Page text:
A common misunderstanding about Planet Haskell is that it republishes only Haskell content. That is not its mission. A Planet shows what is happening in the community, what people are thinking about or doing. Thus Planets tend to contain a fair bit of “off-topic” material. Think of it as a feature, not a bug.

As such, it is my policy, as a Planet Haskell editor, to encourage people to give us their general feed, unless there are specific reasons to do otherwise (see the FAQ for discussion). People who do that have no selective control over what posts are republished by Planet Haskell – what they post, we republish.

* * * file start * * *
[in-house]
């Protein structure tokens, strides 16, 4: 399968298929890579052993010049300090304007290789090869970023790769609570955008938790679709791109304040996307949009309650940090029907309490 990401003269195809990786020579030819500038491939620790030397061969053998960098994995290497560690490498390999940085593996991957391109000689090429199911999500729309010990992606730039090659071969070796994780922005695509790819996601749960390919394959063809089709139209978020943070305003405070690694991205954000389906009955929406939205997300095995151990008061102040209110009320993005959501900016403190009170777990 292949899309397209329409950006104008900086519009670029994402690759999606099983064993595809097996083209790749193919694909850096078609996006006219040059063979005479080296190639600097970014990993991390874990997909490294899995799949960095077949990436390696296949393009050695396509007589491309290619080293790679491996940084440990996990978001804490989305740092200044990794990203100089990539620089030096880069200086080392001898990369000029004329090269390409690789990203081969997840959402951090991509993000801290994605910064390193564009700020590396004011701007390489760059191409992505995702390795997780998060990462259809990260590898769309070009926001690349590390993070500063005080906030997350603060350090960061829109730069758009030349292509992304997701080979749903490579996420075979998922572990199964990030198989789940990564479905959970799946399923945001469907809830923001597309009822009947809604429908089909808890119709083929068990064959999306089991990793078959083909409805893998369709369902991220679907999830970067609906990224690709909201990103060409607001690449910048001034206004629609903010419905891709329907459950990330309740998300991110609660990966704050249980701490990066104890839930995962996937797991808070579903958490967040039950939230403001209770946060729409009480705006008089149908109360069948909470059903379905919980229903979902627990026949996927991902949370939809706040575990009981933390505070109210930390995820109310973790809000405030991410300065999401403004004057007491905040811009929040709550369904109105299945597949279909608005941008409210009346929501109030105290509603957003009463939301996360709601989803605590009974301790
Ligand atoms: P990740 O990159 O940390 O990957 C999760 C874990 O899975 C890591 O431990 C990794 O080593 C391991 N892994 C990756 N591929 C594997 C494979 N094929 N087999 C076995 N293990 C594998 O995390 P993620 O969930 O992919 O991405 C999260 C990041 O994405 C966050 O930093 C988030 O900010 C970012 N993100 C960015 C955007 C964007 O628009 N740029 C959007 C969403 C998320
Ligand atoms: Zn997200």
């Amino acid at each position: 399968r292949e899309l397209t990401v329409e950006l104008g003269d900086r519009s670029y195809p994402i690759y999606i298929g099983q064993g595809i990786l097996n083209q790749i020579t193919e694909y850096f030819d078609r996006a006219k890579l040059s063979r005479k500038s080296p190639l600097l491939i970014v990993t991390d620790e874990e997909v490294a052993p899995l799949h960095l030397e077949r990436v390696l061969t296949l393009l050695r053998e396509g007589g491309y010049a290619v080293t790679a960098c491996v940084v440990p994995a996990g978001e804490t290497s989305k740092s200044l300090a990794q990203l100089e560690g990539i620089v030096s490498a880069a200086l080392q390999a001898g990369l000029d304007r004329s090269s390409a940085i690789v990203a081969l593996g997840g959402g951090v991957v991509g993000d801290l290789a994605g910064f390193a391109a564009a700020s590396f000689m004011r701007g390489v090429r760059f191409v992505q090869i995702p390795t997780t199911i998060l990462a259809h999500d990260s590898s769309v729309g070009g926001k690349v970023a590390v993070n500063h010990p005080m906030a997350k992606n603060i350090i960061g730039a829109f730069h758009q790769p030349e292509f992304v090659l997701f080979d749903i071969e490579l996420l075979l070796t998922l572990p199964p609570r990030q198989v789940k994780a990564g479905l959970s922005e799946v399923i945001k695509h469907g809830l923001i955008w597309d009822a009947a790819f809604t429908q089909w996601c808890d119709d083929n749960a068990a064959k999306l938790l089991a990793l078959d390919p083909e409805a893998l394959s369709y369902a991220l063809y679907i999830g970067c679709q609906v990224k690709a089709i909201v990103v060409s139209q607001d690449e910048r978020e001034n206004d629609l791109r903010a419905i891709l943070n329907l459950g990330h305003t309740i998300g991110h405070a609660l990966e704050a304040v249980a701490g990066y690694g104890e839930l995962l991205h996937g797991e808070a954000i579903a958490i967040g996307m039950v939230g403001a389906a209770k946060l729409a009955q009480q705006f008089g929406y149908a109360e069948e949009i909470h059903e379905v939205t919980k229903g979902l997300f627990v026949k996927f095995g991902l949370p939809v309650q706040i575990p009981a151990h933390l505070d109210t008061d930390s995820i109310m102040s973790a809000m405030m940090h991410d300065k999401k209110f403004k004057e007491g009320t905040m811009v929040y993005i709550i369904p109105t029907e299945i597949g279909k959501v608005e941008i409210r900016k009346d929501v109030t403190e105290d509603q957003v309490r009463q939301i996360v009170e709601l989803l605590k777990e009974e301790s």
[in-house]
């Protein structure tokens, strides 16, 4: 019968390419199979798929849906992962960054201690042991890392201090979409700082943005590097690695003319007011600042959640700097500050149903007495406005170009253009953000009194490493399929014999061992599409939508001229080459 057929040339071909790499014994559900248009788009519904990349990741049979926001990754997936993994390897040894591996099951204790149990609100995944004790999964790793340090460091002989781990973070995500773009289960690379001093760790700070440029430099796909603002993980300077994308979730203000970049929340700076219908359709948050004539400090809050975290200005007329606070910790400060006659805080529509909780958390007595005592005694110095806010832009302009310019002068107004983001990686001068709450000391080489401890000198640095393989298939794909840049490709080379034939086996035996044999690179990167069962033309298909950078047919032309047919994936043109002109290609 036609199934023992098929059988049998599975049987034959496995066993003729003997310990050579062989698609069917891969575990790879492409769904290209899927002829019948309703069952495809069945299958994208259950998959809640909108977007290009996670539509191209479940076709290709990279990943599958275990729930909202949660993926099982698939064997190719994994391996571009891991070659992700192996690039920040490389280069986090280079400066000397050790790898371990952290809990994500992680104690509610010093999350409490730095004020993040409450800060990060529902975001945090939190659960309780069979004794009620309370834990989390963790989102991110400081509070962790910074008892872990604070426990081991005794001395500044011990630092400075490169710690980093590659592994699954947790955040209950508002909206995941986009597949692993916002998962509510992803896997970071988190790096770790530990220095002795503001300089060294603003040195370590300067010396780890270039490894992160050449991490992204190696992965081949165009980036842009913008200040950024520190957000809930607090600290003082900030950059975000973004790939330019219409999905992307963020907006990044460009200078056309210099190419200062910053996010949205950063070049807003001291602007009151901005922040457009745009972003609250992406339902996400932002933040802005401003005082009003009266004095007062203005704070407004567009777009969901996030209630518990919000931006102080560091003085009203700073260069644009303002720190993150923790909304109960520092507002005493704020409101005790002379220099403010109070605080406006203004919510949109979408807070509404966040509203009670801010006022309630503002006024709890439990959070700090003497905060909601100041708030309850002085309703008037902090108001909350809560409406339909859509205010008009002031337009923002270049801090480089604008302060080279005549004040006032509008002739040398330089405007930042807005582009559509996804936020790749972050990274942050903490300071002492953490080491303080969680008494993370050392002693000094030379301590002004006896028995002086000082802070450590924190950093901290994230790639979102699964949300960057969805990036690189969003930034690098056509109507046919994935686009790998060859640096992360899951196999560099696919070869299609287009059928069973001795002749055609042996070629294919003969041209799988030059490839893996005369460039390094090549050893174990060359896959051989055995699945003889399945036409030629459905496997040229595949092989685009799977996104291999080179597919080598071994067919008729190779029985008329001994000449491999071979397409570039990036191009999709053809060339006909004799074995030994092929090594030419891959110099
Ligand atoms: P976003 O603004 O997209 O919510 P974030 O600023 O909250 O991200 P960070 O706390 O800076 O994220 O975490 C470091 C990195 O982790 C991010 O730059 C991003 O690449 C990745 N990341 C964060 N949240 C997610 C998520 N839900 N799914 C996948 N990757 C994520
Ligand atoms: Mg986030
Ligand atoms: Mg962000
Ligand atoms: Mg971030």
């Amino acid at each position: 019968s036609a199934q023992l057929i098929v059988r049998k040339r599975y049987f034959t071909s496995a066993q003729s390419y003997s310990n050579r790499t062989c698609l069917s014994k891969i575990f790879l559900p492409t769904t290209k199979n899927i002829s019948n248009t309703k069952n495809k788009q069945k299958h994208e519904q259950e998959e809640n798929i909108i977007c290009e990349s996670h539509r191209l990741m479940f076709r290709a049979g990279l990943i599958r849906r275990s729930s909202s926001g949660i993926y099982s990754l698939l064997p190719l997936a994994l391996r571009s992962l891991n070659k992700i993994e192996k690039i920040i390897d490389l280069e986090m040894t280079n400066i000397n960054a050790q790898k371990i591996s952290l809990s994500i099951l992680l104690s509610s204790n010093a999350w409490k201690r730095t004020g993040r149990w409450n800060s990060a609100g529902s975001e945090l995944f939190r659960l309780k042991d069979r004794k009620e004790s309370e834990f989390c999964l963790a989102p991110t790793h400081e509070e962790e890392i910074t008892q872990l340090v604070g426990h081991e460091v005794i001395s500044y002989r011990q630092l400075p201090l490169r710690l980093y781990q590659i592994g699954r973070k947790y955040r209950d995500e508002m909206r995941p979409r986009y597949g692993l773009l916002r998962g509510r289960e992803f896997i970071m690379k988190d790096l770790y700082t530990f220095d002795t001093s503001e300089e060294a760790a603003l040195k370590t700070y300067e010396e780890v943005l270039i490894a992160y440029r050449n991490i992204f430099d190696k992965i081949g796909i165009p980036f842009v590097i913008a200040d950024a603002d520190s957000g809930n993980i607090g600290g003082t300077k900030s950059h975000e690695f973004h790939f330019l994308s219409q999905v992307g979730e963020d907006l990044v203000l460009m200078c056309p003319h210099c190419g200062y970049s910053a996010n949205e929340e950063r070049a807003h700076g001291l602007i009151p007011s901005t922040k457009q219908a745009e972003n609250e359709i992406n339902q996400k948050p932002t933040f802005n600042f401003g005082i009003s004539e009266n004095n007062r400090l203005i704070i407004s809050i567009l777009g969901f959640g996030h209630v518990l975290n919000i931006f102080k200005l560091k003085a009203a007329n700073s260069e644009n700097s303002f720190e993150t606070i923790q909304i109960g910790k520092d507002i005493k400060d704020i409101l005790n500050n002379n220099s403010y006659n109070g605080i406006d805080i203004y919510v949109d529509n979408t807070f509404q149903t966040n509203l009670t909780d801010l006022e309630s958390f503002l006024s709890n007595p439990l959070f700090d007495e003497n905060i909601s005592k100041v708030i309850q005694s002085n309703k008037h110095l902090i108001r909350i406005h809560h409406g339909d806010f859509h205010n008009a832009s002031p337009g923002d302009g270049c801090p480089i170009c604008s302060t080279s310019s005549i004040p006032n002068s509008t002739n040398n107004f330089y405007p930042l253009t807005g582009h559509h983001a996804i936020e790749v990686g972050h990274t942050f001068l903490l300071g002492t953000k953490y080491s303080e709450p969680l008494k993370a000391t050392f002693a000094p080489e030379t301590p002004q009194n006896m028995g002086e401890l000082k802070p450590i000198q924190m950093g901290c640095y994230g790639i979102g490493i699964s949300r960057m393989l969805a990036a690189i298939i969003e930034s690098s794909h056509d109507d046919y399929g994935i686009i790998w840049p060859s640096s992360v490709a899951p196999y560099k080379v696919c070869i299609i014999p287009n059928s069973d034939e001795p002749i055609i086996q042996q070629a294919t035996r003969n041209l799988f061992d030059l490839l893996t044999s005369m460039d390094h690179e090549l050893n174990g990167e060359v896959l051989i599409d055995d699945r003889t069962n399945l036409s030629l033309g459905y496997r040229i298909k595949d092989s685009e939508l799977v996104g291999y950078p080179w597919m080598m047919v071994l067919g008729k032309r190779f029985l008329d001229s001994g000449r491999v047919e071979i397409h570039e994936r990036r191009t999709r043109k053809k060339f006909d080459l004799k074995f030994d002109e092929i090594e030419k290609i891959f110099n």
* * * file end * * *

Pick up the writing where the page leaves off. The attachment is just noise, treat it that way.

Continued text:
The reason behind this policy is given in the quote. To spell it out: A Planet is not a scholarly journal, nor is it a discussion forum. It is a way for people to read the blogs of like-minded people. Blogs are their authors’ podiums for pontificating on whatever they like; I as a Planet Haskell editor only care about whether they are Haskell people, not (in general) about the content of their specific posts.

If you have issues with that policy, talk to us at Please do not harass individual posters with comments like “Why did you post this on Planet Haskell?”

New Netnews (Usenet) RFCs

The RFC editor has finally released

  • K. Murchison, Ed., C. Lindsey, D. Kohn: Netnews Article Format. RFC 5536, November 2009.
  • R. Allbery, Ed., C. Lindsey: Netnews Architecture and Protocols. RFC 5537, November 2009.